Friday, June 26, 2015

Al Sharpton's organization wants the US military to remove 'all remnants of the Confederacy' from its bases

NAN Protest Fort Hamilton Business InsiderMinister Kirsten John Foy standing with other National Action Network leaders at Fort Hamilton.
The Rev. Al Sharpton's civil rights group, the National Action Network, wants the US military to rename all of its facilities that honor Confederate Army figures including a street named for Robert E. Lee on Fort Hamilton in Brooklyn, New York.
Sharpton will be holding a vigil in front of Fort Hamilton on Saturday. Ahead of that event, Minister Kirsten John Foy, the National Action Network's northeast regional director, held a press conference in front of the base on Thursday.
Foy said it is "unacceptable" that the main street running through the base is named "General Lee Avenue." He noted Fort Hamilton's slogan dubs the base the "face of the United States Army in New York."
"Fort Hamilton is the face of the US Army here in New York and the face of the US Army here in New York is General Robert E. Lee," said Foy. "That is unacceptable as a New Yorker, as an American, and as a person of good conscience."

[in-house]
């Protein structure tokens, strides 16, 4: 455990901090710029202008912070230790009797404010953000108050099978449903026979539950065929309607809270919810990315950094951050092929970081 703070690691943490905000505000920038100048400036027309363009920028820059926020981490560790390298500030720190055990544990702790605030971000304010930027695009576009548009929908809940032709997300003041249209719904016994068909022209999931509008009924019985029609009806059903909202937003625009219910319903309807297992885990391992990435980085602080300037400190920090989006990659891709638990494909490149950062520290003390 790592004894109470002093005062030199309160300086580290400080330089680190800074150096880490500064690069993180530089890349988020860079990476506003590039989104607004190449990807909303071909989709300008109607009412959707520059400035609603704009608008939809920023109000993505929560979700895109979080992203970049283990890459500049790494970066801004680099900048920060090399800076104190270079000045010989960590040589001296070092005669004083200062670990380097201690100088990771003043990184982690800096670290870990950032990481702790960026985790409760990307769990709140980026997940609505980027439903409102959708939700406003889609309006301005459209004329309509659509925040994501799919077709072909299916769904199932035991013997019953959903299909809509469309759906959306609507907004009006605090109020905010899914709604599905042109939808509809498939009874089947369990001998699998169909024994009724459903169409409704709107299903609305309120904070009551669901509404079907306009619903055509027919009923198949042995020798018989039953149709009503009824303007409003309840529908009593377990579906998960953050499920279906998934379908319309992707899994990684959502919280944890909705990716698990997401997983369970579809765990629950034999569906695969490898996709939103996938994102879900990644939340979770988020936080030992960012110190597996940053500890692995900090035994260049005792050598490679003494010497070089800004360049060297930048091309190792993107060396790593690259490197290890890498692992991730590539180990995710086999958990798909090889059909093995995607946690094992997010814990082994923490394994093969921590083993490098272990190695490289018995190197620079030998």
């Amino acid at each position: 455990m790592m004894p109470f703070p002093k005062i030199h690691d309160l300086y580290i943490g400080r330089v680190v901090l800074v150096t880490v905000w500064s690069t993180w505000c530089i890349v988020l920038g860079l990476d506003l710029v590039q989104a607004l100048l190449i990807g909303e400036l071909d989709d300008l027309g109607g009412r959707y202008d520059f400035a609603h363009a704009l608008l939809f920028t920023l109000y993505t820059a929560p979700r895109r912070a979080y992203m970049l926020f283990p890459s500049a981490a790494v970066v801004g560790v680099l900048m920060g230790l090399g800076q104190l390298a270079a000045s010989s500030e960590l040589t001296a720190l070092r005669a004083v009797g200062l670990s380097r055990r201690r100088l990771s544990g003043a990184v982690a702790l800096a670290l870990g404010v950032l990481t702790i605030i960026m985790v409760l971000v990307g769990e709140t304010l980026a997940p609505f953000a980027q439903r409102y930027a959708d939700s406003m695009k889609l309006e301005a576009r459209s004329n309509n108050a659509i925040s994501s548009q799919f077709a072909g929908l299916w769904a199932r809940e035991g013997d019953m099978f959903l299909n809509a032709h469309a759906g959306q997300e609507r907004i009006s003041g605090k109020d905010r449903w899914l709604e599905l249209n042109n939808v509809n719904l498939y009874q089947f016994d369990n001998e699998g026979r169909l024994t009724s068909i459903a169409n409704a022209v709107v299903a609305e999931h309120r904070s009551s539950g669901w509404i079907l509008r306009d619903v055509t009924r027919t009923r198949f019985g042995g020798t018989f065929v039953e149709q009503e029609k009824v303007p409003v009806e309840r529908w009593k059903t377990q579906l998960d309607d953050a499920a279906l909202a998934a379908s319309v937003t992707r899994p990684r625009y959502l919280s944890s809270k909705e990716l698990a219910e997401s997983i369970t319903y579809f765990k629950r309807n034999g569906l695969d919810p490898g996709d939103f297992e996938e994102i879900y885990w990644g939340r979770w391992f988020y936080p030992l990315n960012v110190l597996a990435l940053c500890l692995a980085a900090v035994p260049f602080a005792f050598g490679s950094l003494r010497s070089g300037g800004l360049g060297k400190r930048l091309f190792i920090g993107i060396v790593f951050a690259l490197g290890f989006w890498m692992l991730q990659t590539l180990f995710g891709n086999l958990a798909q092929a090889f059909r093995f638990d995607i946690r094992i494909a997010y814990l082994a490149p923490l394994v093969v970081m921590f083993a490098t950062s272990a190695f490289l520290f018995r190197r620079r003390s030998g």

Business Insider highlighted the existence of General Lee Avenue on Monday. The street is about a half mile long and is the main street on the base. Lee served at Fort Hamilton in the 19th century before he left the US Army. He went on to lead the Confederate troops during the Civil War.
The June 17 shooting at a historically black church in Charleston, South Carolina that left nine people dead has reignited a nationwide debate over Confederate symbols on public lands. Dylann Roof, the alleged shooter, has been linked to a website that featured a racist manifesto and photos of him posing with Confederate imagery. 
In addition to calling for General Lee Avenue to be renamed, Foy said the National Action Network is pushing for the military to renamed all of its other bases that honor Confederate figures. There are at least ten bases named for Confederate leaders. Military bases are on federally owned land that is outside of local jurisdiction.
"We will be presenting an official letter to the commander of this base and then sending it up the chain asking that they remove all the remnants of the Confederacy," Foy said. "Taxpayer dollars are supporting a US military that honors the Confederacy."

No comments:

Popular Posts